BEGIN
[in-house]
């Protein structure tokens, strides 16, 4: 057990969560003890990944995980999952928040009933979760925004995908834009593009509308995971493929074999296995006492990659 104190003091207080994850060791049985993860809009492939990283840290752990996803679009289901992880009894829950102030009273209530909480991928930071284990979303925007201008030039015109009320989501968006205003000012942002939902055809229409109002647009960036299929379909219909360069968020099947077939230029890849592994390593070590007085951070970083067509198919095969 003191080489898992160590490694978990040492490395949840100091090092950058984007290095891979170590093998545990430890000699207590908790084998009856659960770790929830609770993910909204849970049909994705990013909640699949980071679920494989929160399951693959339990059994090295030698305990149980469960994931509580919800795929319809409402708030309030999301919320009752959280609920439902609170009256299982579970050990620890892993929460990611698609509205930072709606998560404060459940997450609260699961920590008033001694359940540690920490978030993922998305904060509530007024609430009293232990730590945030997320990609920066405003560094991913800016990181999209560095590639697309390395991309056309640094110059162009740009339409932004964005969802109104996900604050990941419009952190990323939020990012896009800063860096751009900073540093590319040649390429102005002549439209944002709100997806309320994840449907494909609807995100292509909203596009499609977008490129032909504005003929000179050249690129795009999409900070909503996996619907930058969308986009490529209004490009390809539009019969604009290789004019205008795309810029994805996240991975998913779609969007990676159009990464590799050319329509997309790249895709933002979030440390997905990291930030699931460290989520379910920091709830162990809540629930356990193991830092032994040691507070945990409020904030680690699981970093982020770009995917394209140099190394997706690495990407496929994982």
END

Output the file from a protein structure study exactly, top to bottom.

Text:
[in-house]
């Protein structure tokens, strides 16, 4: 057990969560003890990944995980999952928040009933979760925004995908834009593009509308995971493929074999296995006492990659 104190003091207080994850060791049985993860809009492939990283840290752990996803679009289901992880009894829950102030009273209530909480991928930071284990979303925007201008030039015109009320989501968006205003000012942002939902055809229409109002647009960036299929379909219909360069968020099947077939230029890849592994390593070590007085951070970083067509198919095969 003191080489898992160590490694978990040492490395949840100091090092950058984007290095891979170590093998545990430890000699207590908790084998009856659960770790929830609770993910909204849970049909994705990013909640699949980071679920494989929160399951693959339990059994090295030698305990149980469960994931509580919800795929319809409402708030309030999301919320009752959280609920439902609170009256299982579970050990620890892993929460990611698609509205930072709606998560404060459940997450609260699961920590008033001694359940540690920490978030993922998305904060509530007024609430009293232990730590945030997320990609920066405003560094991913800016990181999209560095590639697309390395991309056309640094110059162009740009339409932004964005969802109104996900604050990941419009952190990323939020990012896009800063860096751009900073540093590319040649390429102005002549439209944002709100997806309320994840449907494909609807995100292509909203596009499609977008490129032909504005003929000179050249690129795009999409900070909503996996619907930058969308986009490529209004490009390809539009019969604009290789004019205008795309810029994805996240991975998913779609969007990676159009990464590799050319329509997309790249895709933002979030440390997905990291930030699931460290989520379910920091709830162990809540629930356990193991830092032994040691507070945990409020904030680690699981970093982020770009995917394209140099190394997706690495990407496929994982």